The Liberian Democratic Future

· P. O. Box 2824 · Smyrna, GA 30081 · (770)435-4829, (404)761-2874, Fax (404)257-1047
April 10, 1998


Rev. Jesse L. Jackson, Jr
930 East 50th Street
Chicago, Illinois 60615


Dear Rev. Jackson:

Since your appointment as President Clinton's special envoy to Africa a few months ago, Africans here and on the continent have not only considered this as a strategic move, but have taken a great satisfaction in the fact that this would provide a real opportunity to spotlight Africa, which has been long ignored and neglected by American foreign policymakers and political establishment.

Your appointment as Special Envoy could not have come at a better time when the continent is beginning to receive an unprecedented attention, and deservedly marks an important turning point. Given the tradition from which you've come, as a perennial civil rights advocate for African-Americans, other minorities, women and the underprivileged, and your longstanding relationship with Africa, we believe, gives you certain sensitivity and understanding of the plight and struggle for democracy, and all its inherent tenets that most African countries have yet to achieve.

Your recent visit to the continent during which you engaged the rulers of Kenya, Democratic Republic of the Congo and Liberia for improved human rights conditions, democratic reforms, and increased freedom of speech and the press, was indeed remarkable. We believe this kind of engagement, which brings pressure to bear on these regimes whose records are replete with undemocratic practices and human rights abuses, must continue.

We recalled 25 years ago, you visited Liberia, and since then you have had a special interest and affinity for the Liberian people, a greater awareness of their situation. Your most recent, Feb. 12th visit enabled you to renew your ties and seek a much deeper understanding into the Liberian dilemma, which plunged the country into seven years of civil war.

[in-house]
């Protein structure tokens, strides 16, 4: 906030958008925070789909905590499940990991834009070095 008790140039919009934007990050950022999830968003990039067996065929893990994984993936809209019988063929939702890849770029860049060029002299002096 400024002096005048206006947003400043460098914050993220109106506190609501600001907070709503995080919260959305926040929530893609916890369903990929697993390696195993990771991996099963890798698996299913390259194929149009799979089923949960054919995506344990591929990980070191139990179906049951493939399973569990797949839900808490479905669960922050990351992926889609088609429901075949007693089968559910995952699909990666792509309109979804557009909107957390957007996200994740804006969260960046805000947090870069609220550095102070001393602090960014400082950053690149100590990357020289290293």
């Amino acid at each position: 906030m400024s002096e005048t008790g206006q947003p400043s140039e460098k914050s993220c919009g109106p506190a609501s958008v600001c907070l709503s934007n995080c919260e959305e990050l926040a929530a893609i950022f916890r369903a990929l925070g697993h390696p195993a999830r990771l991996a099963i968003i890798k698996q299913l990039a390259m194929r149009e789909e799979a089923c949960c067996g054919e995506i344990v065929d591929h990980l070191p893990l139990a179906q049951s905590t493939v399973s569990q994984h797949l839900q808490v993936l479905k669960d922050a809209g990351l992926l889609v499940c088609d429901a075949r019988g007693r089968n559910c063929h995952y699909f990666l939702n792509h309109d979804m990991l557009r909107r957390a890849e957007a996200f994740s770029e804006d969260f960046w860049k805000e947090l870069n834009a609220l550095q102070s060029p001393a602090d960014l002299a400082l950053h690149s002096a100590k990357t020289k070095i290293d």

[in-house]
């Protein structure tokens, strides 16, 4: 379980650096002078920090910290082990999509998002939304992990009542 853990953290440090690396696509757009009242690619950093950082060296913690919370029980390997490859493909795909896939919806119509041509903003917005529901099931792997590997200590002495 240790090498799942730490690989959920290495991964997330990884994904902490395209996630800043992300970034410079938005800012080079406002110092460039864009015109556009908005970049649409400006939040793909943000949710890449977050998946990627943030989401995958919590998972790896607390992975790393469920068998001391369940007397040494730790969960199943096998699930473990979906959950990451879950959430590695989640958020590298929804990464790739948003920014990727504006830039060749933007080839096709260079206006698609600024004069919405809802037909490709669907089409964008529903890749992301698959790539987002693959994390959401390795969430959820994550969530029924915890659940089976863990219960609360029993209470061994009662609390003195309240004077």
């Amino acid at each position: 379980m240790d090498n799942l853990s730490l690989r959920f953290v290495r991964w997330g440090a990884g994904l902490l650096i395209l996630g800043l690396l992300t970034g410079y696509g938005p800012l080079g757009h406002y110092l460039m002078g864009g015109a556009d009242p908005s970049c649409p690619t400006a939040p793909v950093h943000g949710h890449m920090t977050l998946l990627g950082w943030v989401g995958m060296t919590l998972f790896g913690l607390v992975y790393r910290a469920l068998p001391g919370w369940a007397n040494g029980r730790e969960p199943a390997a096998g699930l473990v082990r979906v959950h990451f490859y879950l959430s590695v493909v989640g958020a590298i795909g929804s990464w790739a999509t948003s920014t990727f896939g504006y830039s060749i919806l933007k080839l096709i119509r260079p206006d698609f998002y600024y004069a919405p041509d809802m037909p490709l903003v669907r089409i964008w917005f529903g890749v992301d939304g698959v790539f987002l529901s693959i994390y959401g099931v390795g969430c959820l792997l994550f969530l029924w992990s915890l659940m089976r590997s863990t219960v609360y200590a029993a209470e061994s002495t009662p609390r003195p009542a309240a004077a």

Without delving into the causes of this war, Reverend Jackson, a few points would be necessary to be made here to set the record straight. First, the Liberian civil conflict which began in 1989 was only a culmination of a long- brewing and simmering crisis which had its roots in the founding of what is now Liberia. A "settler-supremacist" mentality, and the determination of a privileged few to control and suppress the majority African population was the bedrock upon which the oligarchy sustained itself. Secondly, the war and subsequent special elections in July 1997 have only helped to sharpen this divide. And, sadly, the current regime has failed to create the necessary environment to bridge this deep-seated animosity.

With this background, we wish to register a few concerns on your proposed "Reconciliation" Conference scheduled to be held in Chicago, April 17 - 19th. We strongly believe this conference is premised on several "false starts" that clearly undermine its intended purpose, and would only contribute to further deepening the divisions that already exist amongst the Liberian people. We want to raise with you the following concerns:

1. We believe that a conference on "Reconciliation" must have as its paramount objective the purpose of healing wounds which have been broken as a result of the evil wicked men perpetrated against people of goodwill. Therefore, the evildoers and their agents of death must admit and confess to their wrongdoings in order to receive forgiveness from the victims. This admission of truth not only invites forgiveness, but also allows redemption of our sins from the omnipotent. These words taken from 1st John 1:9 are apt to the Liberian situation. He said: "...If we confess our sins, He (God) is faithful and just to forgive us of our sins and to cleanse us from all unrighteousness..." We wonder, who are those that will be confessing their sins at your conference?